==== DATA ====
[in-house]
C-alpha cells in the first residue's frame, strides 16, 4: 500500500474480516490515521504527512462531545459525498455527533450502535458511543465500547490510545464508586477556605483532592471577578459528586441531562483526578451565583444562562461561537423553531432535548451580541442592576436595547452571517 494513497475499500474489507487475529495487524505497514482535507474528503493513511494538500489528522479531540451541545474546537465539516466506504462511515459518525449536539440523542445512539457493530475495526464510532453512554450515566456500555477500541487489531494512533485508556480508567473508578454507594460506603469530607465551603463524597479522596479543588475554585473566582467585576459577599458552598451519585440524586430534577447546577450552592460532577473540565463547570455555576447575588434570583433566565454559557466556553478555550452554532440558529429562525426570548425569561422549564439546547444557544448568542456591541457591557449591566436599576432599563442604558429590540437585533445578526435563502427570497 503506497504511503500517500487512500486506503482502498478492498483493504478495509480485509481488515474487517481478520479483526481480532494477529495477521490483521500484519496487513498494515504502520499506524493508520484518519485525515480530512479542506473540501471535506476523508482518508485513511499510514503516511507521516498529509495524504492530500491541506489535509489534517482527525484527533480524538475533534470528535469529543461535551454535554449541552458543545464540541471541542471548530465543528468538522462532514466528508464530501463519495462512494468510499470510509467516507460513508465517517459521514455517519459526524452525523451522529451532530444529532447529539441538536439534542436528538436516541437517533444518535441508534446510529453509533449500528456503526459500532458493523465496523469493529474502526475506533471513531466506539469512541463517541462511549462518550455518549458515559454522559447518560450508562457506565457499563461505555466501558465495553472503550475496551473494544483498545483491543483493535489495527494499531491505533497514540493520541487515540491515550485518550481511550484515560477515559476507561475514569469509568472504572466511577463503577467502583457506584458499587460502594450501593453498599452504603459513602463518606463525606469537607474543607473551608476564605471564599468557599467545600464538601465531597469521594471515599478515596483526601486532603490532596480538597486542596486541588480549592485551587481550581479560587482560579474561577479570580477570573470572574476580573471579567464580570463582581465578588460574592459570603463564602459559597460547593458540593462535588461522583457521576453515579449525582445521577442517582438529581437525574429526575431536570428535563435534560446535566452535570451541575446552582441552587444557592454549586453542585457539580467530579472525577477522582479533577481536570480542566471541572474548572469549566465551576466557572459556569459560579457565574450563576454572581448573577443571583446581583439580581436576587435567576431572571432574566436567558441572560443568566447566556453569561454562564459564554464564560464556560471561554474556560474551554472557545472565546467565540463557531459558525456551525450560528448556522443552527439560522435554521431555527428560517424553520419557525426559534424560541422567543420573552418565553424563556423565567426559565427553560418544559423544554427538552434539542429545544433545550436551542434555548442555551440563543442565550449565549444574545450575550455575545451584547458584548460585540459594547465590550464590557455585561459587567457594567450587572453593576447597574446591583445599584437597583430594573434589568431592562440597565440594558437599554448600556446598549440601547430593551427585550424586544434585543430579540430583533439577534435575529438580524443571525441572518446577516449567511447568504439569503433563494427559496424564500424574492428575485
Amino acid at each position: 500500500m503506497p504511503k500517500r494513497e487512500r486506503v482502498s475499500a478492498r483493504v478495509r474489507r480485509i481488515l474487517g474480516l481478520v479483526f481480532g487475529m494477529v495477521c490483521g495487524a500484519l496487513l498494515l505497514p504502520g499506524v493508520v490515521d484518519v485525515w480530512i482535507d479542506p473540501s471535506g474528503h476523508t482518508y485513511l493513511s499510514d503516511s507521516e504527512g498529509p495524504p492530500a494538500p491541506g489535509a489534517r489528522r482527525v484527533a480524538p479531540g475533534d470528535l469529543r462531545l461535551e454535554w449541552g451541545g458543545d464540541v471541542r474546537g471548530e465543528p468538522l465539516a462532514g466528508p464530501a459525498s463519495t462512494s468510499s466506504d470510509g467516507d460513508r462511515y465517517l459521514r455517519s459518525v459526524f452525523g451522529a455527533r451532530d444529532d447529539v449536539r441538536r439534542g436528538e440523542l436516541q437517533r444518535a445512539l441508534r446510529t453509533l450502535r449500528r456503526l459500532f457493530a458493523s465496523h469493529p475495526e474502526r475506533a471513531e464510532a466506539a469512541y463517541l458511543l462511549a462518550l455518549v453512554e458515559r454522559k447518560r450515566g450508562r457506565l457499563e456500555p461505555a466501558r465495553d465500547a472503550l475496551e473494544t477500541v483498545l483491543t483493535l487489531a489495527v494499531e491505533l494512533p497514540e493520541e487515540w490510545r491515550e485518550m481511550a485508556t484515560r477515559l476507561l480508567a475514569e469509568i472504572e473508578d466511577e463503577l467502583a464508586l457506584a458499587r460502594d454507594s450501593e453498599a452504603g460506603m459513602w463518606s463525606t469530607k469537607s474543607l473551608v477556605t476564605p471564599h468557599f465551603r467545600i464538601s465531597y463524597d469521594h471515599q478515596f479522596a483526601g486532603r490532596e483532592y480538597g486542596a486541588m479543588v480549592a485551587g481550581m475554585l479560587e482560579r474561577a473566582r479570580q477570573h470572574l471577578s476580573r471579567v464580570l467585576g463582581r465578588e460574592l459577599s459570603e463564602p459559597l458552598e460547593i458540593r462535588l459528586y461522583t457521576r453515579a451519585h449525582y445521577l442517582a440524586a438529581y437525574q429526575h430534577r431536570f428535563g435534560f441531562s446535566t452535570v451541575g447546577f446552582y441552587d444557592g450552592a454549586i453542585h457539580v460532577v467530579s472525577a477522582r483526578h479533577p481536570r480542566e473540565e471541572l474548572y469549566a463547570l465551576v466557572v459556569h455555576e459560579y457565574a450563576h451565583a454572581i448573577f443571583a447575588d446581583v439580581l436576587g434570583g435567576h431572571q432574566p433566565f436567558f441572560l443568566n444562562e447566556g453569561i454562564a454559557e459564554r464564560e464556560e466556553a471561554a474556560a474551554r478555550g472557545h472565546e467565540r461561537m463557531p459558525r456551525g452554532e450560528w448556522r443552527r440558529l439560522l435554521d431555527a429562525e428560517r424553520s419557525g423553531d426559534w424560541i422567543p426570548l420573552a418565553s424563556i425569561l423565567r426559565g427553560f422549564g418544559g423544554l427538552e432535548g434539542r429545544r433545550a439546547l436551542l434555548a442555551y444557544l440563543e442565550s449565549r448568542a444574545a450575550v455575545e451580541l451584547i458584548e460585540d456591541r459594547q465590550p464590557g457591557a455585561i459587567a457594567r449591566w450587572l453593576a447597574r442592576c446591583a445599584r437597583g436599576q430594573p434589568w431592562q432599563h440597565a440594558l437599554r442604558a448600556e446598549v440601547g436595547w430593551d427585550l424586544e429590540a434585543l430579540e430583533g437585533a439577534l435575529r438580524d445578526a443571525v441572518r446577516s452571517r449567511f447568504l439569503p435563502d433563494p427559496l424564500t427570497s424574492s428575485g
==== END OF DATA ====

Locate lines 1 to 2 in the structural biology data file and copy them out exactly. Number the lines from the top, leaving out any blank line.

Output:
[in-house]
C-alpha cells in the first residue's frame, strides 16, 4: 500500500474480516490515521504527512462531545459525498455527533450502535458511543465500547490510545464508586477556605483532592471577578459528586441531562483526578451565583444562562461561537423553531432535548451580541442592576436595547452571517 494513497475499500474489507487475529495487524505497514482535507474528503493513511494538500489528522479531540451541545474546537465539516466506504462511515459518525449536539440523542445512539457493530475495526464510532453512554450515566456500555477500541487489531494512533485508556480508567473508578454507594460506603469530607465551603463524597479522596479543588475554585473566582467585576459577599458552598451519585440524586430534577447546577450552592460532577473540565463547570455555576447575588434570583433566565454559557466556553478555550452554532440558529429562525426570548425569561422549564439546547444557544448568542456591541457591557449591566436599576432599563442604558429590540437585533445578526435563502427570497 503506497504511503500517500487512500486506503482502498478492498483493504478495509480485509481488515474487517481478520479483526481480532494477529495477521490483521500484519496487513498494515504502520499506524493508520484518519485525515480530512479542506473540501471535506476523508482518508485513511499510514503516511507521516498529509495524504492530500491541506489535509489534517482527525484527533480524538475533534470528535469529543461535551454535554449541552458543545464540541471541542471548530465543528468538522462532514466528508464530501463519495462512494468510499470510509467516507460513508465517517459521514455517519459526524452525523451522529451532530444529532447529539441538536439534542436528538436516541437517533444518535441508534446510529453509533449500528456503526459500532458493523465496523469493529474502526475506533471513531466506539469512541463517541462511549462518550455518549458515559454522559447518560450508562457506565457499563461505555466501558465495553472503550475496551473494544483498545483491543483493535489495527494499531491505533497514540493520541487515540491515550485518550481511550484515560477515559476507561475514569469509568472504572466511577463503577467502583457506584458499587460502594450501593453498599452504603459513602463518606463525606469537607474543607473551608476564605471564599468557599467545600464538601465531597469521594471515599478515596483526601486532603490532596480538597486542596486541588480549592485551587481550581479560587482560579474561577479570580477570573470572574476580573471579567464580570463582581465578588460574592459570603463564602459559597460547593458540593462535588461522583457521576453515579449525582445521577442517582438529581437525574429526575431536570428535563435534560446535566452535570451541575446552582441552587444557592454549586453542585457539580467530579472525577477522582479533577481536570480542566471541572474548572469549566465551576466557572459556569459560579457565574450563576454572581448573577443571583446581583439580581436576587435567576431572571432574566436567558441572560443568566447566556453569561454562564459564554464564560464556560471561554474556560474551554472557545472565546467565540463557531459558525456551525450560528448556522443552527439560522435554521431555527428560517424553520419557525426559534424560541422567543420573552418565553424563556423565567426559565427553560418544559423544554427538552434539542429545544433545550436551542434555548442555551440563543442565550449565549444574545450575550455575545451584547458584548460585540459594547465590550464590557455585561459587567457594567450587572453593576447597574446591583445599584437597583430594573434589568431592562440597565440594558437599554448600556446598549440601547430593551427585550424586544434585543430579540430583533439577534435575529438580524443571525441572518446577516449567511447568504439569503433563494427559496424564500424574492428575485